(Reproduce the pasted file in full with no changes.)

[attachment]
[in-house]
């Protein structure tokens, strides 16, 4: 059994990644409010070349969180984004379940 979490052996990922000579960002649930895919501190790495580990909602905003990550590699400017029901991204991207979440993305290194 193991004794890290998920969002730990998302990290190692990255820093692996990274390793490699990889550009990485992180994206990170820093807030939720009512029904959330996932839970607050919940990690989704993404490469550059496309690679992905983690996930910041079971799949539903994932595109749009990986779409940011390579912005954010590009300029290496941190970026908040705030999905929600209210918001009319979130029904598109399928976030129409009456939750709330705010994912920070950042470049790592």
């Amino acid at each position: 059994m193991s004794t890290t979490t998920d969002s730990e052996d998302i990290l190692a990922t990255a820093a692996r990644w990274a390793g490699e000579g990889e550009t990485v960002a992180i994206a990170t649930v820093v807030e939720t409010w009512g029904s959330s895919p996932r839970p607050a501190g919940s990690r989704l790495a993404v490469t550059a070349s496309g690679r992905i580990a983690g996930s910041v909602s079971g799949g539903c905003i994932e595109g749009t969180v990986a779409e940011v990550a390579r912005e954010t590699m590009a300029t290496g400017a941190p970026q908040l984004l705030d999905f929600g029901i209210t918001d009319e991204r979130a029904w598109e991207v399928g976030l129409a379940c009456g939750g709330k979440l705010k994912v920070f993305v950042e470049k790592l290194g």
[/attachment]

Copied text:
[in-house]
């Protein structure tokens, strides 16, 4: 059994990644409010070349969180984004379940 979490052996990922000579960002649930895919501190790495580990909602905003990550590699400017029901991204991207979440993305290194 193991004794890290998920969002730990998302990290190692990255820093692996990274390793490699990889550009990485992180994206990170820093807030939720009512029904959330996932839970607050919940990690989704993404490469550059496309690679992905983690996930910041079971799949539903994932595109749009990986779409940011390579912005954010590009300029290496941190970026908040705030999905929600209210918001009319979130029904598109399928976030129409009456939750709330705010994912920070950042470049790592």
């Amino acid at each position: 059994m193991s004794t890290t979490t998920d969002s730990e052996d998302i990290l190692a990922t990255a820093a692996r990644w990274a390793g490699e000579g990889e550009t990485v960002a992180i994206a990170t649930v820093v807030e939720t409010w009512g029904s959330s895919p996932r839970p607050a501190g919940s990690r989704l790495a993404v490469t550059a070349s496309g690679r992905i580990a983690g996930s910041v909602s079971g799949g539903c905003i994932e595109g749009t969180v990986a779409e940011v990550a390579r912005e954010t590699m590009a300029t290496g400017a941190p970026q908040l984004l705030d999905f929600g029901i209210t918001d009319e991204r979130a029904w598109e991207v399928g976030l129409a379940c009456g939750g709330k979440l705010k994912v920070f993305v950042e470049k790592l290194g």